The Integrated Governance, Risk and Compliance (iGRC) Framework

February 28, 2018

Presented by Gary Khan, Risk Advisory, EOH
There are many variations of frameworks out there. Advisory practices are famous at coming up with new ideas and creating impressive / pretty infographics. What I really like about the EOH iGRC (Integrated GRC) framework is its simplicity and its practicality.

Traditional pillars of GRC:

Traditionally, organisations have treated governance, risk and compliance as a compliance exercise. Organisations have put in place some policies (e.g. an Enterprise-wide Risk Management Policy) that governs a process (e.g. the ERM process), and the governing body has created committees and groups to regulate and monitor these processes (e.g. the Risk sub-committee of the board, the Chief Risk Officer position, and Risk Champions throughout the organisation). Together these pillars were documented in the GRC framework. The goal was a static document to be updated every two to three years. On the other hand, organisations spent a sizeable portion of their newly allocated GRC budgets on acquiring systems they didn’t quite understand, or which they were not yet mature enough to adopt. These systems were to demonstrate to the audit function that some progress has been made on implementing GRC in an organisation.

Unfortunately, in the traditional model of GRC implemented at most organisations, these pillars still operate in siloes, for example, when the shiny new GRC system is implemented, the policies, frameworks, and processes are typically not updated to incorporate the rules of use for the new system.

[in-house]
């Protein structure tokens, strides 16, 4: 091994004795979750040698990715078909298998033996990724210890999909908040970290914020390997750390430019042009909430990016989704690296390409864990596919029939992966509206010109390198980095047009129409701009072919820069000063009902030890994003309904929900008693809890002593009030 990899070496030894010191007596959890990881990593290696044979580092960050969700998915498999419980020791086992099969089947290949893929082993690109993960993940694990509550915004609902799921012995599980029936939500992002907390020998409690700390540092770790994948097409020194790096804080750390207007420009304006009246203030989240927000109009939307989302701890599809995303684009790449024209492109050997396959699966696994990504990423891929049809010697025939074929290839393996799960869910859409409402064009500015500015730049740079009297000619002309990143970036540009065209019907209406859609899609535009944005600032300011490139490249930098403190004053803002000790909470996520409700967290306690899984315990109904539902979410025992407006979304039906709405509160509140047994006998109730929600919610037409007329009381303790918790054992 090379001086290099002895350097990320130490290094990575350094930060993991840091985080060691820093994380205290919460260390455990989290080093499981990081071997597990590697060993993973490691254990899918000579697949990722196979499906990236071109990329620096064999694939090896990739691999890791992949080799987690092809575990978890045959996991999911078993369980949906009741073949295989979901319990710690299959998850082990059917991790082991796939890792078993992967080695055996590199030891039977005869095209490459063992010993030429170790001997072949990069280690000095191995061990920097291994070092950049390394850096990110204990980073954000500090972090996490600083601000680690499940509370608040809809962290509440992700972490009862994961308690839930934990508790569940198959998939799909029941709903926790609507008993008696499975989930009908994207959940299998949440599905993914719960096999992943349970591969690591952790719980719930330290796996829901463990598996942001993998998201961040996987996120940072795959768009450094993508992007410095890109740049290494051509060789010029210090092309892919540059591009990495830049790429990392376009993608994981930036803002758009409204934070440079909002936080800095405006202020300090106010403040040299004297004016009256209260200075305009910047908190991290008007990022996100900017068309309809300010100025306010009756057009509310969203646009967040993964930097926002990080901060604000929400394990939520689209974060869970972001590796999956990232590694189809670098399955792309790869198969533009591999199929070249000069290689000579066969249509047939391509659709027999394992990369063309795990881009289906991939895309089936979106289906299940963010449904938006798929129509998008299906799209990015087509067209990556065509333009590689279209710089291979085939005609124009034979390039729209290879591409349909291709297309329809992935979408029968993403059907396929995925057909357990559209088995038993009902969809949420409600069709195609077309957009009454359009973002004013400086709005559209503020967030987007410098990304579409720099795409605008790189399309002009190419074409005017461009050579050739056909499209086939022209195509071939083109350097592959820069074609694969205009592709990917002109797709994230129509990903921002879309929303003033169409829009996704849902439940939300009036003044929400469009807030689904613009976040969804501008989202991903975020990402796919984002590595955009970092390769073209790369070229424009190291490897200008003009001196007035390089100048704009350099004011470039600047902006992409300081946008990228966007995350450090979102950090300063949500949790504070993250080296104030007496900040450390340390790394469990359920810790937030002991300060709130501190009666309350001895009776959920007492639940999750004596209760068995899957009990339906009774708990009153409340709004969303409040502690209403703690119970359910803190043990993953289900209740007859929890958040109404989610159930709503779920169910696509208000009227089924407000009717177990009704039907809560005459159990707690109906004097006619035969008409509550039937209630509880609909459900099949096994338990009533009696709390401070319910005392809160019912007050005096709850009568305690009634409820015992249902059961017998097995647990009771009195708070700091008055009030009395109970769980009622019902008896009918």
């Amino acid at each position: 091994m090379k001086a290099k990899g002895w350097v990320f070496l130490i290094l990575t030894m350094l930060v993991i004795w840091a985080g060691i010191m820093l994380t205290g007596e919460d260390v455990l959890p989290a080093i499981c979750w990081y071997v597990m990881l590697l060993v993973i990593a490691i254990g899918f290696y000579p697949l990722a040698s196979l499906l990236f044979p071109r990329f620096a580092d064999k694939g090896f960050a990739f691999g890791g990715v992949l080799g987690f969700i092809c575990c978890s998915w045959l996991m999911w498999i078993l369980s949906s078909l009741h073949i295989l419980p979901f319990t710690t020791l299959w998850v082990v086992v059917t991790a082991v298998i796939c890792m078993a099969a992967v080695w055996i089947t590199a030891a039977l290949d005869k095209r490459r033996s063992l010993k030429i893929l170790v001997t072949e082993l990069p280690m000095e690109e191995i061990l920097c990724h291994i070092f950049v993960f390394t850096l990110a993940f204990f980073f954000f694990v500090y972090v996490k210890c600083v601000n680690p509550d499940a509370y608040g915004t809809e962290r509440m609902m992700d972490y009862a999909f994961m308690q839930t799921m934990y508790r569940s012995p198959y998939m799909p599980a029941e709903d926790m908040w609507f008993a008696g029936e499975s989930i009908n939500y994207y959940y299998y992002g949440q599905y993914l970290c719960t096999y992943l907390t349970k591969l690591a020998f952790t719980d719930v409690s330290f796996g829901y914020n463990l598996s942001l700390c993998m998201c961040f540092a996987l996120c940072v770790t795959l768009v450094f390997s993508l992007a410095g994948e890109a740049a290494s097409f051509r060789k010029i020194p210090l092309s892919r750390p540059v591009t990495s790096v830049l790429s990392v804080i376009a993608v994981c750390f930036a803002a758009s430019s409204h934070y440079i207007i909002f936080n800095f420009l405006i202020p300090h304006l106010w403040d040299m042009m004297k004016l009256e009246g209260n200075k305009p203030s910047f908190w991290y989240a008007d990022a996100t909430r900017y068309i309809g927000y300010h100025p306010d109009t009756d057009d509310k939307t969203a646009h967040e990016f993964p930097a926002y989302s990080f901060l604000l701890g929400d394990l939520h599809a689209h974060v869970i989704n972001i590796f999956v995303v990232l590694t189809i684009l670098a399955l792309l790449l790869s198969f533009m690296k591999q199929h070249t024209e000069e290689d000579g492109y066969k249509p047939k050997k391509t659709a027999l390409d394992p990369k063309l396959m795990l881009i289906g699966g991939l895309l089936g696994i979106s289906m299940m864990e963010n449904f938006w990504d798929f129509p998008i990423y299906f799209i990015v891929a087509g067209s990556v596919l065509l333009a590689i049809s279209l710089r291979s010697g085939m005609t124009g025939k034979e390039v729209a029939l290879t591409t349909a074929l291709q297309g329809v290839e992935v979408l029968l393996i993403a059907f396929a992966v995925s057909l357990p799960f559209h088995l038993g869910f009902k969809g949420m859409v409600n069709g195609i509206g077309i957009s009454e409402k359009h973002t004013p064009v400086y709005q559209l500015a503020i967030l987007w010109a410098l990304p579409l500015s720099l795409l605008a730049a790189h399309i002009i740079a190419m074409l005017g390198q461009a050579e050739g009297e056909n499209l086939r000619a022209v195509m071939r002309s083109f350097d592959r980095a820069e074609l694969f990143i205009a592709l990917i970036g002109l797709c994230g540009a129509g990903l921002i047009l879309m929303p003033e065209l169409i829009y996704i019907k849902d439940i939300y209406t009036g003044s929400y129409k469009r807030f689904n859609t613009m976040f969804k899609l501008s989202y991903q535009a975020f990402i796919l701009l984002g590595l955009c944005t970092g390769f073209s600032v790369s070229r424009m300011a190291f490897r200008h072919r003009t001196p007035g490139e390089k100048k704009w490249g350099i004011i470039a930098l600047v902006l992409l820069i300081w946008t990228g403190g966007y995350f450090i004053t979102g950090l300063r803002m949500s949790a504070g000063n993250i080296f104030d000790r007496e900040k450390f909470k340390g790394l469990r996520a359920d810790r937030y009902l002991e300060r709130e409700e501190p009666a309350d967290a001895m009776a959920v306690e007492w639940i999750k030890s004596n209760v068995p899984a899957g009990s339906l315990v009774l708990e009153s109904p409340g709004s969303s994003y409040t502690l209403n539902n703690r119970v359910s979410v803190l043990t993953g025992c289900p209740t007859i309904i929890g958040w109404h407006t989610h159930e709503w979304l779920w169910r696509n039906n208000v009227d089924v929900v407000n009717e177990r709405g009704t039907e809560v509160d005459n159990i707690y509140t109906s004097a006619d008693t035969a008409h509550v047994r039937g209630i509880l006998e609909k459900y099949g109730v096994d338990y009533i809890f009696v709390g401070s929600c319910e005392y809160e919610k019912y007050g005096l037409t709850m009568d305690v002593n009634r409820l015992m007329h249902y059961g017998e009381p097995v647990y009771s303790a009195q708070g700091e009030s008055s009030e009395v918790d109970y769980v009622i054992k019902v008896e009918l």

The purpose of GRC is to reliably ensure that the strategic objectives are met, and yet organisations have built their GRC programs on shaky foundations. Some have pillars missing, some have the pillars in place, but very few have built a framework to have these pillars talk to one another in a way that makes sense for their business. As we know it takes more than a theoretical GRC framework to make things work. It takes the people, starting from the leaders of the organisation and moving all the way down to every employee and stakeholder, changing their perspective about GRC. People have been the most difficult and unpredictable pillar to get right. People are the most crucial success factor in any business. The goal is to get an organisation’s people not to see GRC as a compliance activity or a hindrance but a way of generating value that equips the business to more ethically and sustainably achieve its objectives.

So how do we move from the theory to the practical implementation of GRC?

iGRC Framework:

Step1 Horizontal Integration (Cross Functional)

  1. Let’s start by getting all the assurance providers (strategy, risk, audit, compliance etc.) to work more closely together and start singing off the same page. How often do we see that the audit committee presents a totally different ‘top 10’ risk outlook compared with the ‘top 10’ risk outlook presented by the risk committee. As assurance providers we need to start communicating more closely whilst maintaining independence.

  1. A good idea may be to have a coordination function to integrate assurance more effectively (e.g. combined assurance). Combined Assurance is still just a buzz word in many instances and requires active intervention and the correct reporting and coordination structures.


Step2 Vertical Integration (Aggregation):